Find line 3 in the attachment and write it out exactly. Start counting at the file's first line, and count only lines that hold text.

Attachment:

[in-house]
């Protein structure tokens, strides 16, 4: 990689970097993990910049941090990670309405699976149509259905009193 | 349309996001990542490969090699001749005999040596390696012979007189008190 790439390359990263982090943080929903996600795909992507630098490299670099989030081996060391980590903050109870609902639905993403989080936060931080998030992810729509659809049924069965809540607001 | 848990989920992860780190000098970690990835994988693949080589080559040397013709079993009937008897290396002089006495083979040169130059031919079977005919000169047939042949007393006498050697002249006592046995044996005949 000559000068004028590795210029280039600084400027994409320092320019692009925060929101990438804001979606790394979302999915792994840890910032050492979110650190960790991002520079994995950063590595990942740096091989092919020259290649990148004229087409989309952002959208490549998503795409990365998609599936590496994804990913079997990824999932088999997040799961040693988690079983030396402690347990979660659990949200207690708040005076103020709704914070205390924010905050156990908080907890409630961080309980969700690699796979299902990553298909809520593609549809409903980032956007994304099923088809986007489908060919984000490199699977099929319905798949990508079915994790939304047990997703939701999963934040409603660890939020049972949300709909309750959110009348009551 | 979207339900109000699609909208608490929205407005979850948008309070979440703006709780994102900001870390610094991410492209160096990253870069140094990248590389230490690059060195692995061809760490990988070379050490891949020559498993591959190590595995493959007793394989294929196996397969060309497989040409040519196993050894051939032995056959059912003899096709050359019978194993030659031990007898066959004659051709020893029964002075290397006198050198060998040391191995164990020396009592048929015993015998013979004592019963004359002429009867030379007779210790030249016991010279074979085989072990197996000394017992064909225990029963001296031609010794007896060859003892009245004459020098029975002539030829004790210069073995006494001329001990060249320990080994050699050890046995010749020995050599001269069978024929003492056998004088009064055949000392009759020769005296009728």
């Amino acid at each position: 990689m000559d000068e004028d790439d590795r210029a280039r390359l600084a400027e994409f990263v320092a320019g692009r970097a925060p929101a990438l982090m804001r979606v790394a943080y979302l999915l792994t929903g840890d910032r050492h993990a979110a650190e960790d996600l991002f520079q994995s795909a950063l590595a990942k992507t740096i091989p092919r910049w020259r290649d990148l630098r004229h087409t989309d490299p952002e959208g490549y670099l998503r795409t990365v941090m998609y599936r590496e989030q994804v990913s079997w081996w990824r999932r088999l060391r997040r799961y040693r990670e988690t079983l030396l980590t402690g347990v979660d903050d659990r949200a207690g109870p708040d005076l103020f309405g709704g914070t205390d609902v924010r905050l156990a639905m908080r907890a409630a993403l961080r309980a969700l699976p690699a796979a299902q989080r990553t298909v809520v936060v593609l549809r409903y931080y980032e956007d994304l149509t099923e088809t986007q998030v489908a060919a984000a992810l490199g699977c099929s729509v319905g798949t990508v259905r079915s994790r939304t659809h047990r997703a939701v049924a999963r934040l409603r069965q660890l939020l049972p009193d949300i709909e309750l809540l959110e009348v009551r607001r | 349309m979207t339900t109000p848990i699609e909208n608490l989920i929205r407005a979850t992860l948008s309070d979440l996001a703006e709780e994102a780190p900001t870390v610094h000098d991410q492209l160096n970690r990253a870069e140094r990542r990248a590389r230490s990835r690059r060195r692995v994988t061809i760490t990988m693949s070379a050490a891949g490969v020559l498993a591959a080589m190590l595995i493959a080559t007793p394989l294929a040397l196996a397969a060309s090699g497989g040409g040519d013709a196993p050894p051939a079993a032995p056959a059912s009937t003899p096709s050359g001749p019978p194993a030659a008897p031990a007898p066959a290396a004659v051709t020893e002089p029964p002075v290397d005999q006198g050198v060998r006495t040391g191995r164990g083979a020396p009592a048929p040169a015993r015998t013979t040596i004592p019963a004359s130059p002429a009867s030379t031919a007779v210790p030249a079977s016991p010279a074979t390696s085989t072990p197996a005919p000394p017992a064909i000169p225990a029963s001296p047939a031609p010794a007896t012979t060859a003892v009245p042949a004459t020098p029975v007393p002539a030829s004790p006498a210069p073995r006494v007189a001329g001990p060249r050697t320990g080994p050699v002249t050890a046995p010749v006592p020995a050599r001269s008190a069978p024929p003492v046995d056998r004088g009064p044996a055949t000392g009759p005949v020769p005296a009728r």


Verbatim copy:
């Amino acid at each position: 990689m000559d000068e004028d790439d590795r210029a280039r390359l600084a400027e994409f990263v320092a320019g692009r970097a925060p929101a990438l982090m804001r979606v790394a943080y979302l999915l792994t929903g840890d910032r050492h993990a979110a650190e960790d996600l991002f520079q994995s795909a950063l590595a990942k992507t740096i091989p092919r910049w020259r290649d990148l630098r004229h087409t989309d490299p952002e959208g490549y670099l998503r795409t990365v941090m998609y599936r590496e989030q994804v990913s079997w081996w990824r999932r088999l060391r997040r799961y040693r990670e988690t079983l030396l980590t402690g347990v979660d903050d659990r949200a207690g109870p708040d005076l103020f309405g709704g914070t205390d609902v924010r905050l156990a639905m908080r907890a409630a993403l961080r309980a969700l699976p690699a796979a299902q989080r990553t298909v809520v936060v593609l549809r409903y931080y980032e956007d994304l149509t099923e088809t986007q998030v489908a060919a984000a992810l490199g699977c099929s729509v319905g798949t990508v259905r079915s994790r939304t659809h047990r997703a939701v049924a999963r934040l409603r069965q660890l939020l049972p009193d949300i709909e309750l809540l959110e009348v009551r607001r | 349309m979207t339900t109000p848990i699609e909208n608490l989920i929205r407005a979850t992860l948008s309070d979440l996001a703006e709780e994102a780190p900001t870390v610094h000098d991410q492209l160096n970690r990253a870069e140094r990542r990248a590389r230490s990835r690059r060195r692995v994988t061809i760490t990988m693949s070379a050490a891949g490969v020559l498993a591959a080589m190590l595995i493959a080559t007793p394989l294929a040397l196996a397969a060309s090699g497989g040409g040519d013709a196993p050894p051939a079993a032995p056959a059912s009937t003899p096709s050359g001749p019978p194993a030659a008897p031990a007898p066959a290396a004659v051709t020893e002089p029964p002075v290397d005999q006198g050198v060998r006495t040391g191995r164990g083979a020396p009592a048929p040169a015993r015998t013979t040596i004592p019963a004359s130059p002429a009867s030379t031919a007779v210790p030249a079977s016991p010279a074979t390696s085989t072990p197996a005919p000394p017992a064909i000169p225990a029963s001296p047939a031609p010794a007896t012979t060859a003892v009245p042949a004459t020098p029975v007393p002539a030829s004790p006498a210069p073995r006494v007189a001329g001990p060249r050697t320990g080994p050699v002249t050890a046995p010749v006592p020995a050599r001269s008190a069978p024929p003492v046995d056998r004088g009064p044996a055949t000392g009759p005949v020769p005296a009728r």